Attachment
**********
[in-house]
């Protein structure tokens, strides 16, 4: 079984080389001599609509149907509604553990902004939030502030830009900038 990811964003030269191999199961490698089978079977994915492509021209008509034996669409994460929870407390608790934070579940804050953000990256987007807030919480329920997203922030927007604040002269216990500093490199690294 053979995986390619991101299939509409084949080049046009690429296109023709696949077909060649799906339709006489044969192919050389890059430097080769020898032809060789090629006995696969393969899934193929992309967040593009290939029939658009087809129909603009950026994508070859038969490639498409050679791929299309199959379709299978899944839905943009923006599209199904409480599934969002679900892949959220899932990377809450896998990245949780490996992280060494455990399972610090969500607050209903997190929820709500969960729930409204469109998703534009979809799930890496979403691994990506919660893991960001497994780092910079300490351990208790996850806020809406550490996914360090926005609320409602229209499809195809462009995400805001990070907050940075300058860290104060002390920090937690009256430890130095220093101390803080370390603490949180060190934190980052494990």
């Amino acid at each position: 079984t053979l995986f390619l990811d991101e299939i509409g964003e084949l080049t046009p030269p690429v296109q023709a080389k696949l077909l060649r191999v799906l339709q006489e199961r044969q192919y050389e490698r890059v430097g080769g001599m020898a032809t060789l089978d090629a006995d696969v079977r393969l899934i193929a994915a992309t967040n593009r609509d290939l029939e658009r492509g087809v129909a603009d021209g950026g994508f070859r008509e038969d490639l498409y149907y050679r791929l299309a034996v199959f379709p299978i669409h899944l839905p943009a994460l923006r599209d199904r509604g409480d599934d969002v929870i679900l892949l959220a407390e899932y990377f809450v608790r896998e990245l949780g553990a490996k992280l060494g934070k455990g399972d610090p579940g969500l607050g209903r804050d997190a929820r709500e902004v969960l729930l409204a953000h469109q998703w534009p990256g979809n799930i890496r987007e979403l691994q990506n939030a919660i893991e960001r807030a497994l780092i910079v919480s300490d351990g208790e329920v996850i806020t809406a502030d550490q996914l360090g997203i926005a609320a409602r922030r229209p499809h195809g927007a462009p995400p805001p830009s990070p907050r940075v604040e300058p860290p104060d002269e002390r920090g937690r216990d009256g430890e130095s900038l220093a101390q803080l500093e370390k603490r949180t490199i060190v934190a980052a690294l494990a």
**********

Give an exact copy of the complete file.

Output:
[in-house]
């Protein structure tokens, strides 16, 4: 079984080389001599609509149907509604553990902004939030502030830009900038 990811964003030269191999199961490698089978079977994915492509021209008509034996669409994460929870407390608790934070579940804050953000990256987007807030919480329920997203922030927007604040002269216990500093490199690294 053979995986390619991101299939509409084949080049046009690429296109023709696949077909060649799906339709006489044969192919050389890059430097080769020898032809060789090629006995696969393969899934193929992309967040593009290939029939658009087809129909603009950026994508070859038969490639498409050679791929299309199959379709299978899944839905943009923006599209199904409480599934969002679900892949959220899932990377809450896998990245949780490996992280060494455990399972610090969500607050209903997190929820709500969960729930409204469109998703534009979809799930890496979403691994990506919660893991960001497994780092910079300490351990208790996850806020809406550490996914360090926005609320409602229209499809195809462009995400805001990070907050940075300058860290104060002390920090937690009256430890130095220093101390803080370390603490949180060190934190980052494990």
């Amino acid at each position: 079984t053979l995986f390619l990811d991101e299939i509409g964003e084949l080049t046009p030269p690429v296109q023709a080389k696949l077909l060649r191999v799906l339709q006489e199961r044969q192919y050389e490698r890059v430097g080769g001599m020898a032809t060789l089978d090629a006995d696969v079977r393969l899934i193929a994915a992309t967040n593009r609509d290939l029939e658009r492509g087809v129909a603009d021209g950026g994508f070859r008509e038969d490639l498409y149907y050679r791929l299309a034996v199959f379709p299978i669409h899944l839905p943009a994460l923006r599209d199904r509604g409480d599934d969002v929870i679900l892949l959220a407390e899932y990377f809450v608790r896998e990245l949780g553990a490996k992280l060494g934070k455990g399972d610090p579940g969500l607050g209903r804050d997190a929820r709500e902004v969960l729930l409204a953000h469109q998703w534009p990256g979809n799930i890496r987007e979403l691994q990506n939030a919660i893991e960001r807030a497994l780092i910079v919480s300490d351990g208790e329920v996850i806020t809406a502030d550490q996914l360090g997203i926005a609320a409602r922030r229209p499809h195809g927007a462009p995400p805001p830009s990070p907050r940075v604040e300058p860290p104060d002269e002390r920090g937690r216990d009256g430890e130095s900038l220093a101390q803080l500093e370390k603490r949180t490199i060190v934190a980052a690294l494990a």